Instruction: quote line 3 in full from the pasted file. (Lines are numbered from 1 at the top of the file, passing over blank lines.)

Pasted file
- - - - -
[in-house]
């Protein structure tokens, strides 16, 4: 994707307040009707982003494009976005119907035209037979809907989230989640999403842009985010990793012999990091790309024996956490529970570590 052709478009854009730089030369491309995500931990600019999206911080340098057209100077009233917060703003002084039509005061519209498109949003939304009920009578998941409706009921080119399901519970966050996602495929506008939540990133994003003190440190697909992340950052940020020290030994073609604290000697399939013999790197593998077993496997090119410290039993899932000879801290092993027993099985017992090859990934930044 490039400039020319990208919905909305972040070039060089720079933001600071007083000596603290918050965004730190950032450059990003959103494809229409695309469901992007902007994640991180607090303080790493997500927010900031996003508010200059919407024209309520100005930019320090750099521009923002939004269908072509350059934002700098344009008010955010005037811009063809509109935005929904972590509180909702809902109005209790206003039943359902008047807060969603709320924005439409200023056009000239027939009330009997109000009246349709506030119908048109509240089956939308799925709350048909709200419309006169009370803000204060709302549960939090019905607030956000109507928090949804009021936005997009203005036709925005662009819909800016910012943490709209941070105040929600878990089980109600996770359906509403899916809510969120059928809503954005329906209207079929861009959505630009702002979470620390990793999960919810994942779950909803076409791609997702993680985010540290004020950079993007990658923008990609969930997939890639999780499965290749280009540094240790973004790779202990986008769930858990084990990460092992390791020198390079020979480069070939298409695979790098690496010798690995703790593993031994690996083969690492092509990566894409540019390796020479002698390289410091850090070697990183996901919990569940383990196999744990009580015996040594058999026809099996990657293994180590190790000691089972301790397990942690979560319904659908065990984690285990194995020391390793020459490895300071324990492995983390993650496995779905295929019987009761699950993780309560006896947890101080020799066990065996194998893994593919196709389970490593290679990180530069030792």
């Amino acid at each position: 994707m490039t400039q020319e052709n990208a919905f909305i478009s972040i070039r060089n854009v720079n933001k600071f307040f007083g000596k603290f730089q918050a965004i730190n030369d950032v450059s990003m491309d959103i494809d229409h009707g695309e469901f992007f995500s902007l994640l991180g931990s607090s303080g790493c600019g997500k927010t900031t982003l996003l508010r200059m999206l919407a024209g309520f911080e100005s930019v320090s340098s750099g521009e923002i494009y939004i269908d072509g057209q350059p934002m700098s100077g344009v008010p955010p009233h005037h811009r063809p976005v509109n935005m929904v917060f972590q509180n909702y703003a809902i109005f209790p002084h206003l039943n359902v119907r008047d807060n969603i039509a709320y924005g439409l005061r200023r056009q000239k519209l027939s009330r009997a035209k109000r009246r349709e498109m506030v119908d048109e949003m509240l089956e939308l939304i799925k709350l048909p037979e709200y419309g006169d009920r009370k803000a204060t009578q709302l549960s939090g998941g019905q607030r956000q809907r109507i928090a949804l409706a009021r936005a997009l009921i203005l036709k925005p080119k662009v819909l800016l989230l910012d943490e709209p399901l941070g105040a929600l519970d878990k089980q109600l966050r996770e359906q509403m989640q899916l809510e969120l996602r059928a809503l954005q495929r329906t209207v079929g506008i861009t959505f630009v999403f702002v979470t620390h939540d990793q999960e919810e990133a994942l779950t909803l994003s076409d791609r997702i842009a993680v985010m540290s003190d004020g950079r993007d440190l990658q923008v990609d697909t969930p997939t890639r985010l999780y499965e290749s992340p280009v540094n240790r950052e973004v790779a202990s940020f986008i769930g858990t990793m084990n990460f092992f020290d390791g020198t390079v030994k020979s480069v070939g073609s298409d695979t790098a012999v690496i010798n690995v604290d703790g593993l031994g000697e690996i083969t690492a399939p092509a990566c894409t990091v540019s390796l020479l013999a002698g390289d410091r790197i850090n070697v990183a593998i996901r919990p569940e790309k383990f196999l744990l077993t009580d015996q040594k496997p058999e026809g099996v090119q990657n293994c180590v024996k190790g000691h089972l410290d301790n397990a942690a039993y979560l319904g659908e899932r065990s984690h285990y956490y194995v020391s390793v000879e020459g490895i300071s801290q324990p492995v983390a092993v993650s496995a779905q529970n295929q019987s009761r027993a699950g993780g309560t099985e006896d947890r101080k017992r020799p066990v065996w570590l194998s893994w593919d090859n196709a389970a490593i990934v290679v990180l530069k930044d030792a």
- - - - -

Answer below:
């Amino acid at each position: 994707m490039t400039q020319e052709n990208a919905f909305i478009s972040i070039r060089n854009v720079n933001k600071f307040f007083g000596k603290f730089q918050a965004i730190n030369d950032v450059s990003m491309d959103i494809d229409h009707g695309e469901f992007f995500s902007l994640l991180g931990s607090s303080g790493c600019g997500k927010t900031t982003l996003l508010r200059m999206l919407a024209g309520f911080e100005s930019v320090s340098s750099g521009e923002i494009y939004i269908d072509g057209q350059p934002m700098s100077g344009v008010p955010p009233h005037h811009r063809p976005v509109n935005m929904v917060f972590q509180n909702y703003a809902i109005f209790p002084h206003l039943n359902v119907r008047d807060n969603i039509a709320y924005g439409l005061r200023r056009q000239k519209l027939s009330r009997a035209k109000r009246r349709e498109m506030v119908d048109e949003m509240l089956e939308l939304i799925k709350l048909p037979e709200y419309g006169d009920r009370k803000a204060t009578q709302l549960s939090g998941g019905q607030r956000q809907r109507i928090a949804l409706a009021r936005a997009l009921i203005l036709k925005p080119k662009v819909l800016l989230l910012d943490e709209p399901l941070g105040a929600l519970d878990k089980q109600l966050r996770e359906q509403m989640q899916l809510e969120l996602r059928a809503l954005q495929r329906t209207v079929g506008i861009t959505f630009v999403f702002v979470t620390h939540d990793q999960e919810e990133a994942l779950t909803l994003s076409d791609r997702i842009a993680v985010m540290s003190d004020g950079r993007d440190l990658q923008v990609d697909t969930p997939t890639r985010l999780y499965e290749s992340p280009v540094n240790r950052e973004v790779a202990s940020f986008i769930g858990t990793m084990n990460f092992f020290d390791g020198t390079v030994k020979s480069v070939g073609s298409d695979t790098a012999v690496i010798n690995v604290d703790g593993l031994g000697e690996i083969t690492a399939p092509a990566c894409t990091v540019s390796l020479l013999a002698g390289d410091r790197i850090n070697v990183a593998i996901r919990p569940e790309k383990f196999l744990l077993t009580d015996q040594k496997p058999e026809g099996v090119q990657n293994c180590v024996k190790g000691h089972l410290d301790n397990a942690a039993y979560l319904g659908e899932r065990s984690h285990y956490y194995v020391s390793v000879e020459g490895i300071s801290q324990p492995v983390a092993v993650s496995a779905q529970n295929q019987s009761r027993a699950g993780g309560t099985e006896d947890r101080k017992r020799p066990v065996w570590l194998s893994w593919d090859n196709a389970a490593i990934v290679v990180l530069k930044d030792a």